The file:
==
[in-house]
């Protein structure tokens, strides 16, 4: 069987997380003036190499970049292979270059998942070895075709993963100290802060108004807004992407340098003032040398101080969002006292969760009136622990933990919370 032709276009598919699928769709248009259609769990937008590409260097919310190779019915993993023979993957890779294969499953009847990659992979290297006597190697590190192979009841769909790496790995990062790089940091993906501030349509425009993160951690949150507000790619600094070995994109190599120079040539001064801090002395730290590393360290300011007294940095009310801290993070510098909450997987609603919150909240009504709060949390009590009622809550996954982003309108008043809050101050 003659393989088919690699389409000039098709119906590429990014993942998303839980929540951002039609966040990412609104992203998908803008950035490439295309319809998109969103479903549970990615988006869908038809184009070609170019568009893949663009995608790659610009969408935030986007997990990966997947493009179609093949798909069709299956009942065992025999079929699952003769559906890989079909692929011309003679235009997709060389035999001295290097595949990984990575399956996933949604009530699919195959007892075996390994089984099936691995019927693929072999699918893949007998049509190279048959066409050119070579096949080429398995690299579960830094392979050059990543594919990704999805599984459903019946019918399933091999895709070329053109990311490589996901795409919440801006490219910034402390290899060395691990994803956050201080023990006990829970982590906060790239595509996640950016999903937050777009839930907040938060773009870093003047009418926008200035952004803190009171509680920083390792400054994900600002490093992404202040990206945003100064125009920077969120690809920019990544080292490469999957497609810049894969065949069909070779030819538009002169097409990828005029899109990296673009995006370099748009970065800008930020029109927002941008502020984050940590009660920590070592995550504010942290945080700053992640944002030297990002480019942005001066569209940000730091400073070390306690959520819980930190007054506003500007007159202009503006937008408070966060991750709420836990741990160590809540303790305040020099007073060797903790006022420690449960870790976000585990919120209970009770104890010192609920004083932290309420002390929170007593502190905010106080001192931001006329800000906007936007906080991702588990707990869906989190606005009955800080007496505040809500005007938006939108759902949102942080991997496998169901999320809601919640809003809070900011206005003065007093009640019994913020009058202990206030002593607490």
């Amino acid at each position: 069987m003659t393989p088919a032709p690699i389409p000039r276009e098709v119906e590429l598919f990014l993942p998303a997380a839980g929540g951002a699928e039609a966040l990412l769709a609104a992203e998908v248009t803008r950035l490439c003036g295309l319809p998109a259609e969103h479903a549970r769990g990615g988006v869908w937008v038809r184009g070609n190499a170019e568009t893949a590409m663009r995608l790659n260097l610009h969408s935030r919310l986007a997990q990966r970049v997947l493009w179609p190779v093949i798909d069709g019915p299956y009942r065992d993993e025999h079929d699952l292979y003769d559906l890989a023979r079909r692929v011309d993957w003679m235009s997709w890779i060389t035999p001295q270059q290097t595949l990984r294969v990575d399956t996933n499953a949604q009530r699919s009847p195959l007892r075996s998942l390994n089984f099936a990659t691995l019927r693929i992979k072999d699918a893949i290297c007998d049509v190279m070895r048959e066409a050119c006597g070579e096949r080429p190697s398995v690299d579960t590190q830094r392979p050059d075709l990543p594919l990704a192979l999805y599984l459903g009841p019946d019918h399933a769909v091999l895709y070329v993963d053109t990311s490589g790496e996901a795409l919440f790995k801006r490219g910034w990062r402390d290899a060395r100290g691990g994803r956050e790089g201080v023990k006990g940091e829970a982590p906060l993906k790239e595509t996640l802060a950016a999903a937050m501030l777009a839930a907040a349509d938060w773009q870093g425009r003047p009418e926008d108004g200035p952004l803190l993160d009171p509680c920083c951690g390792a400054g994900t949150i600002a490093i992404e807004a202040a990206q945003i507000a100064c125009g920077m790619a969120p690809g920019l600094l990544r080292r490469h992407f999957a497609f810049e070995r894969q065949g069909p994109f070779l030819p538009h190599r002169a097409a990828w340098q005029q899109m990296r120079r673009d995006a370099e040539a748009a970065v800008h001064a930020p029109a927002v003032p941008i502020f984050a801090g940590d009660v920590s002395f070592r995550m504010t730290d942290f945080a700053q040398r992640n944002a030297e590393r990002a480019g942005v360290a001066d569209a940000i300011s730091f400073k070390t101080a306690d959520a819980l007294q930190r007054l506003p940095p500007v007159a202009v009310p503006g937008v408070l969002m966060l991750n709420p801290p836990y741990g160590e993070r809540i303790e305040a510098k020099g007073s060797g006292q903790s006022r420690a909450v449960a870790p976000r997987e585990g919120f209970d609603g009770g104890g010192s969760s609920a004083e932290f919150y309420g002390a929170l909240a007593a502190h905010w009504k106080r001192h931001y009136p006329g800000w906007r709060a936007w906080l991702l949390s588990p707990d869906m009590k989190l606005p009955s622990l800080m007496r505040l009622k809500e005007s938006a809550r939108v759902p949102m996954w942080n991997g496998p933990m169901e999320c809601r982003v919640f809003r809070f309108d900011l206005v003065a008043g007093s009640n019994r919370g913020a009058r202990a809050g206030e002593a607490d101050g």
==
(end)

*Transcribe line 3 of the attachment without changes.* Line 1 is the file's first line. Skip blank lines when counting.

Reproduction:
């Amino acid at each position: 069987m003659t393989p088919a032709p690699i389409p000039r276009e098709v119906e590429l598919f990014l993942p998303a997380a839980g929540g951002a699928e039609a966040l990412l769709a609104a992203e998908v248009t803008r950035l490439c003036g295309l319809p998109a259609e969103h479903a549970r769990g990615g988006v869908w937008v038809r184009g070609n190499a170019e568009t893949a590409m663009r995608l790659n260097l610009h969408s935030r919310l986007a997990q990966r970049v997947l493009w179609p190779v093949i798909d069709g019915p299956y009942r065992d993993e025999h079929d699952l292979y003769d559906l890989a023979r079909r692929v011309d993957w003679m235009s997709w890779i060389t035999p001295q270059q290097t595949l990984r294969v990575d399956t996933n499953a949604q009530r699919s009847p195959l007892r075996s998942l390994n089984f099936a990659t691995l019927r693929i992979k072999d699918a893949i290297c007998d049509v190279m070895r048959e066409a050119c006597g070579e096949r080429p190697s398995v690299d579960t590190q830094r392979p050059d075709l990543p594919l990704a192979l999805y599984l459903g009841p019946d019918h399933a769909v091999l895709y070329v993963d053109t990311s490589g790496e996901a795409l919440f790995k801006r490219g910034w990062r402390d290899a060395r100290g691990g994803r956050e790089g201080v023990k006990g940091e829970a982590p906060l993906k790239e595509t996640l802060a950016a999903a937050m501030l777009a839930a907040a349509d938060w773009q870093g425009r003047p009418e926008d108004g200035p952004l803190l993160d009171p509680c920083c951690g390792a400054g994900t949150i600002a490093i992404e807004a202040a990206q945003i507000a100064c125009g920077m790619a969120p690809g920019l600094l990544r080292r490469h992407f999957a497609f810049e070995r894969q065949g069909p994109f070779l030819p538009h190599r002169a097409a990828w340098q005029q899109m990296r120079r673009d995006a370099e040539a748009a970065v800008h001064a930020p029109a927002v003032p941008i502020f984050a801090g940590d009660v920590s002395f070592r995550m504010t730290d942290f945080a700053q040398r992640n944002a030297e590393r990002a480019g942005v360290a001066d569209a940000i300011s730091f400073k070390t101080a306690d959520a819980l007294q930190r007054l506003p940095p500007v007159a202009v009310p503006g937008v408070l969002m966060l991750n709420p801290p836990y741990g160590e993070r809540i303790e305040a510098k020099g007073s060797g006292q903790s006022r420690a909450v449960a870790p976000r997987e585990g919120f209970d609603g009770g104890g010192s969760s609920a004083e932290f919150y309420g002390a929170l909240a007593a502190h905010w009504k106080r001192h931001y009136p006329g800000w906007r709060a936007w906080l991702l949390s588990p707990d869906m009590k989190l606005p009955s622990l800080m007496r505040l009622k809500e005007s938006a809550r939108v759902p949102m996954w942080n991997g496998p933990m169901e999320c809601r982003v919640f809003r809070f309108d900011l206005v003065a008043g007093s009640n019994r919370g913020a009058r202990a809050g206030e002593a607490d101050g």